Two hundred people yesterday. Two hundred today. Two hundred more tomorrow.
That is the toll cholera has been taking on Haiti, which suffered a nearly three-fold increase in cases after Hurricane Matthew tore across the southwest part of the country in October.
In many countries, cholera is easily treatable. In others—like Haiti—it can be a death sentence.
“It can kill you in a matter of hours,” said Mark Hogg, founder and CEO of WaterStep, a Louisville, Ky., nonprofit that provides people tools and training to purify water and repair wells. In Haiti, the organization has deployed chlorinators and a new portable bleach maker.
“In some parts of the world, bleach is so expensive that it’s not even on people’s radar,” Hogg said. “Our design team listened to needs from the field to create an inexpensive device that makes effective disinfectant on demand.”
Above image: The portable bleach maker is demostrated to a group in Nigeria.
Making Water Safe Worldwide
Founded as EDGE Outreach in 1995, WaterStep is often the beneficiary of school and community shoe drives. It sells the new and used footwear it receives to raise money for projects and to provide micro-business opportunities in poor communities. WaterStep has been working in Haiti since 2007.
When disasters strike, relief efforts often include donations of bottled water and bleach. WaterStep works to create sustainable ways to provide these liquids at lower costs.
The organization began developing a rugged but portable chlorinator after the 2010 Haiti earthquake, when the cholera outbreak initially began after United Nations peacekeepers inadvertently brought the disease to the island.
With help from volunteers at General Electric and Louisville Water Co., WaterStep developed the M-100 chlorine generator. It safely produces chlorine gas that is injected into water to kill pathogens. The device fits in a backpack but can provide safe water for thousands of people daily.
WaterStep began working on a portable bleach maker after it received a request from international health organization Project Hope during the 2014 Ebola outbreak in Africa.
“We knew we needed something that people could use to sanitize surfaces at a medical level,” said Kurt Daniels, director of training and field operations for WaterStep.
The bleach maker concept was fleshed out at Hack2o 2014, a water-focused hackathon hosted by WaterStep and GE-supported engineering community FirstBuild. Then WaterStep volunteers led a group from the University of Louisville, Louisville Water Co. and FirstBuild Innovation Center in creating a disinfectant device.
There was “a lot of math and science” behind the development of a bleach maker, Daniels said, especially because the device had to be portable but still able to produce a certain quantity of bleach in a short period. The technology fits in a small bag and weighs 4 lb. Through electrolysis, it creates about 1 gal of sodium hypochlorite per hour.
The bag includes a bleach generator electrode package with battery cables, a 5-liter jerrycan, measuring spoons and cups, three 1-mm syringes, a funnel, safety glasses and a test kit. The user supplies water, salt and a 12-V car battery.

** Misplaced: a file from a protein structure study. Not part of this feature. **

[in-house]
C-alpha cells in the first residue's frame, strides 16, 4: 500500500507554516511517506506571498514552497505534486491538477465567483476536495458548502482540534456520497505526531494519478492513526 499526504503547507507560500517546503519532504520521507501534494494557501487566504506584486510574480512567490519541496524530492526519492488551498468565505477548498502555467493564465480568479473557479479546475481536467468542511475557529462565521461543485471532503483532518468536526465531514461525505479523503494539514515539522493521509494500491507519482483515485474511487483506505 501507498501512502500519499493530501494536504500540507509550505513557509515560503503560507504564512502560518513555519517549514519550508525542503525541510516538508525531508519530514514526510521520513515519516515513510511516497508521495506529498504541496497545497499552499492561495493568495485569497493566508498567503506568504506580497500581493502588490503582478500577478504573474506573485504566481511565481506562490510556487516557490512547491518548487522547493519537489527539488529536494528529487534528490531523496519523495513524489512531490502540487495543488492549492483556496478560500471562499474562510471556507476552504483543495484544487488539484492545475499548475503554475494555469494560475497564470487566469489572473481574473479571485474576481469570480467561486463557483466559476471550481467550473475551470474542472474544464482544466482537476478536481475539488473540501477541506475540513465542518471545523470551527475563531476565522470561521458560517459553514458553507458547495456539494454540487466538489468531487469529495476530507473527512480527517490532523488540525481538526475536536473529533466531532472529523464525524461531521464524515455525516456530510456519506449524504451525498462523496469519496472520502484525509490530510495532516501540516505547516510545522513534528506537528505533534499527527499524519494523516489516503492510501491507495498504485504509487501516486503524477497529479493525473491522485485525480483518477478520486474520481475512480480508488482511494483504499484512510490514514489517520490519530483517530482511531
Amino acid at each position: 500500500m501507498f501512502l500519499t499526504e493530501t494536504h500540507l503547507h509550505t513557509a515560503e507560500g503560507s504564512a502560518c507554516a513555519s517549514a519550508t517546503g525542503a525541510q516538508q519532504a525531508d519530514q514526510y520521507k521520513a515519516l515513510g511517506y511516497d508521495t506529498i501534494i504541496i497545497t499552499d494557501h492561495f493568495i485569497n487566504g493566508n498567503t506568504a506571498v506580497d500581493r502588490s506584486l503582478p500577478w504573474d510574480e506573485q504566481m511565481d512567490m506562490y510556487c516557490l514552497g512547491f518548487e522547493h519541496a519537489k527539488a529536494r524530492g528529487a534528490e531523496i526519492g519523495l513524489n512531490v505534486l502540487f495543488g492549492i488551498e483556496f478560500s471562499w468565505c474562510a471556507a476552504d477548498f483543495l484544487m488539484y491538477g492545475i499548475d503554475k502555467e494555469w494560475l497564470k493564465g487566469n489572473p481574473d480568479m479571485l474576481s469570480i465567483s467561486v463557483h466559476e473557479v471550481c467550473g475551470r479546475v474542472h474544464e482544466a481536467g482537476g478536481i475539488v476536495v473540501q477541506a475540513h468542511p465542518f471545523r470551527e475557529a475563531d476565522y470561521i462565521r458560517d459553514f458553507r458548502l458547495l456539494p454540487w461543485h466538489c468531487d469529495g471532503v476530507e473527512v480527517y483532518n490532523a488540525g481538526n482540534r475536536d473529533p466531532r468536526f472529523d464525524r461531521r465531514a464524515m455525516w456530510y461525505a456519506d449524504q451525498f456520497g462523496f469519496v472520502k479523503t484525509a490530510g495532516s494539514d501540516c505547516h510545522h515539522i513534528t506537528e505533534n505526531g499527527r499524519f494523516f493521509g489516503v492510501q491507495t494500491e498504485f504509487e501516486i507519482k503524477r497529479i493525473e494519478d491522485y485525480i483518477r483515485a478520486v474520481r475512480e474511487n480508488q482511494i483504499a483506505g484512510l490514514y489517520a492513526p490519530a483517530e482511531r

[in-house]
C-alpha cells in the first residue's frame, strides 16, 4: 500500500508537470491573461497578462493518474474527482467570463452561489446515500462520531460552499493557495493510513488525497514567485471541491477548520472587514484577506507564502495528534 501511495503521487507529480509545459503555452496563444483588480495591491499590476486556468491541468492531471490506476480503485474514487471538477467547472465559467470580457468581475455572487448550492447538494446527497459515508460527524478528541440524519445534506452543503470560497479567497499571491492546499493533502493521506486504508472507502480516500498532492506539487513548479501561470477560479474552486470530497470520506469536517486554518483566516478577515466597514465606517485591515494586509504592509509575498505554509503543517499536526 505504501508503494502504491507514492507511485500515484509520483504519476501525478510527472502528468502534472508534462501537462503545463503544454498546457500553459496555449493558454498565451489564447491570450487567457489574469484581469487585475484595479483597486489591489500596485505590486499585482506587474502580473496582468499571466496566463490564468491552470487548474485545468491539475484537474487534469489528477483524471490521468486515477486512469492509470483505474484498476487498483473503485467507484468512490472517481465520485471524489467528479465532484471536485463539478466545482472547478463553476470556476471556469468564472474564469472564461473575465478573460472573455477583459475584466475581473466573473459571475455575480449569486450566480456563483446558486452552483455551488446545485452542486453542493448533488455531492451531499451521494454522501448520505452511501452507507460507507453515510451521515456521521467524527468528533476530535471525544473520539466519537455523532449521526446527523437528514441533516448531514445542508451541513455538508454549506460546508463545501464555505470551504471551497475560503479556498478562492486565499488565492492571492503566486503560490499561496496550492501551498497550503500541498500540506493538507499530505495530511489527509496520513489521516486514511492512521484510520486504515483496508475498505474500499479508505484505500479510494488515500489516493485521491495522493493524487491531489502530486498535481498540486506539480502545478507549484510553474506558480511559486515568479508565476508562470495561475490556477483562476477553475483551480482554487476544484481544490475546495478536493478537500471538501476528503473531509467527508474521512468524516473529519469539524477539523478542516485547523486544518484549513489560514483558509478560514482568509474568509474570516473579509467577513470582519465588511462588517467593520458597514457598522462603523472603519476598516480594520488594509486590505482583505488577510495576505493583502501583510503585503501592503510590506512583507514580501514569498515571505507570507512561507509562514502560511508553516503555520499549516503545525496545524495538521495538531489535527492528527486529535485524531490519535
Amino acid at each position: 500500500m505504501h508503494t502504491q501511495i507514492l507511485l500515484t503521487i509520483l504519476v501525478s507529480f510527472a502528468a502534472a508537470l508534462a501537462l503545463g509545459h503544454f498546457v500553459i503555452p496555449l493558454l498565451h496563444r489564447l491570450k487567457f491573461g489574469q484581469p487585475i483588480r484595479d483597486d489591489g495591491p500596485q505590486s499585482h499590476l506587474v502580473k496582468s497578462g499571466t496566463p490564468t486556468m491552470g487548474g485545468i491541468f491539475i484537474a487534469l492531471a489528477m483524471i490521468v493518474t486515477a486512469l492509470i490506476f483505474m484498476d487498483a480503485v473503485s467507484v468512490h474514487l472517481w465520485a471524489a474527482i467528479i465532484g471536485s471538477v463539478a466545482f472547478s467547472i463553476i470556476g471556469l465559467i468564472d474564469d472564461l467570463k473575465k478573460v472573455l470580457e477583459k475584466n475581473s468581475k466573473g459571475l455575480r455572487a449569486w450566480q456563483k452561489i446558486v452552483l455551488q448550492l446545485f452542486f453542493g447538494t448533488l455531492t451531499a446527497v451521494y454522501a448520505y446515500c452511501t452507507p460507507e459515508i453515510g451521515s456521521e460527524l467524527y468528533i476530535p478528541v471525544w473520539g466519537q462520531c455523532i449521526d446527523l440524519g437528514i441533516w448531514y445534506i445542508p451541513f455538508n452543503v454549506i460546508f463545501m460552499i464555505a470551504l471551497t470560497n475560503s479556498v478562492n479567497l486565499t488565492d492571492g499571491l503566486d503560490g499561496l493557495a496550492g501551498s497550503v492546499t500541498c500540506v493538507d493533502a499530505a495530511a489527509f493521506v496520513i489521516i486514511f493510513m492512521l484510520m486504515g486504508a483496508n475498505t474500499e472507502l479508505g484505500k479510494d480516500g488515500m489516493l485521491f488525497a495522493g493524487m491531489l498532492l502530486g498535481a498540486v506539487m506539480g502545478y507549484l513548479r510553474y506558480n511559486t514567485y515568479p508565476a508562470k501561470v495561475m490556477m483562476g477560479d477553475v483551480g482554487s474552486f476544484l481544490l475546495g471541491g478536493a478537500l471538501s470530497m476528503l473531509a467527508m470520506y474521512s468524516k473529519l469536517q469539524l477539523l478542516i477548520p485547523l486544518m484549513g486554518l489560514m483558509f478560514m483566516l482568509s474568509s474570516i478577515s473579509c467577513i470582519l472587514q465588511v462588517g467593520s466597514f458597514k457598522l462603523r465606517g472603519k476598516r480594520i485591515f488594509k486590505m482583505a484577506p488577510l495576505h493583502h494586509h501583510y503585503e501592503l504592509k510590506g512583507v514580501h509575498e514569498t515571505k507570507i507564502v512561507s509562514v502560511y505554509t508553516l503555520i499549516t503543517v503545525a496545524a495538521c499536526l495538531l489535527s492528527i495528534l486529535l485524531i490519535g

Stored in a sealed container, the bleach has a two-week shelf life. It can be used for sanitization of medical facilities and kitchens, or to disinfect drinking water.
Women and children crowd to fill containers with treated water at a WaterStep project in Nigeria.
Battling a New Outbreak
An estimated 800,000 people in Haiti have been affected by cholera since 2010, with more than 9,000 deaths. With an incubation period as short as two hours, cholera often is spread through water or food. It can cause diarrhea, cramps, nausea, vomiting and life-threatening dehydration.
The new bleach maker already had undergone extensive field testing in Ecuador, Kenya, Nigeria, Costa Rica and Uganda, so when cholera surged anew after Hurricane Matthew, the device was ready to deploy in the crisis.
One volunteer who put it to use was Janet Dorrell, co-founder of Mission Waco/Mission World, a Texas-based ministry. After Hurricane Matthew, she flew to Haiti with six chlorinators, three bleach makers and 18 batteries. She provided aid to several towns, including Dame Marie, where she and group of Haitians set up shop in a primitive hospital.
“We started making bleach, we started cleaning water, and people started lining up,” Dorrell said. She estimated that the lines for clean water sometimes reached 600 people. In Anse-à-Galets, she also used a chlorinator to treat an 8,000-gal reservoir serving 40,000 people. Hospitals used the bleach makers to sanitize surfaces and equipment.
Dorrell trained the Haitians to run the devices so they could continue to use them after she left. She found the equipment ideal for use in developing areas—even though cultural differences led to unforeseen situations.
For instance, one of Dorrell’s batteries was stolen during the hike to the hospital, and someone in the group said whoever stole it would die. In Haiti, this is not idle talk, Dorrell noted—it was possible the thief would be killed.
“So we had a prayer meeting on the beach for the person who stole our battery,” she said. “We prayed that he wouldn’t die, and the people loved that. They thought it was the coolest thing—that we weren’t wanting him to die, that we just wanted the battery back so we could help people.”
The battery was returned two days later.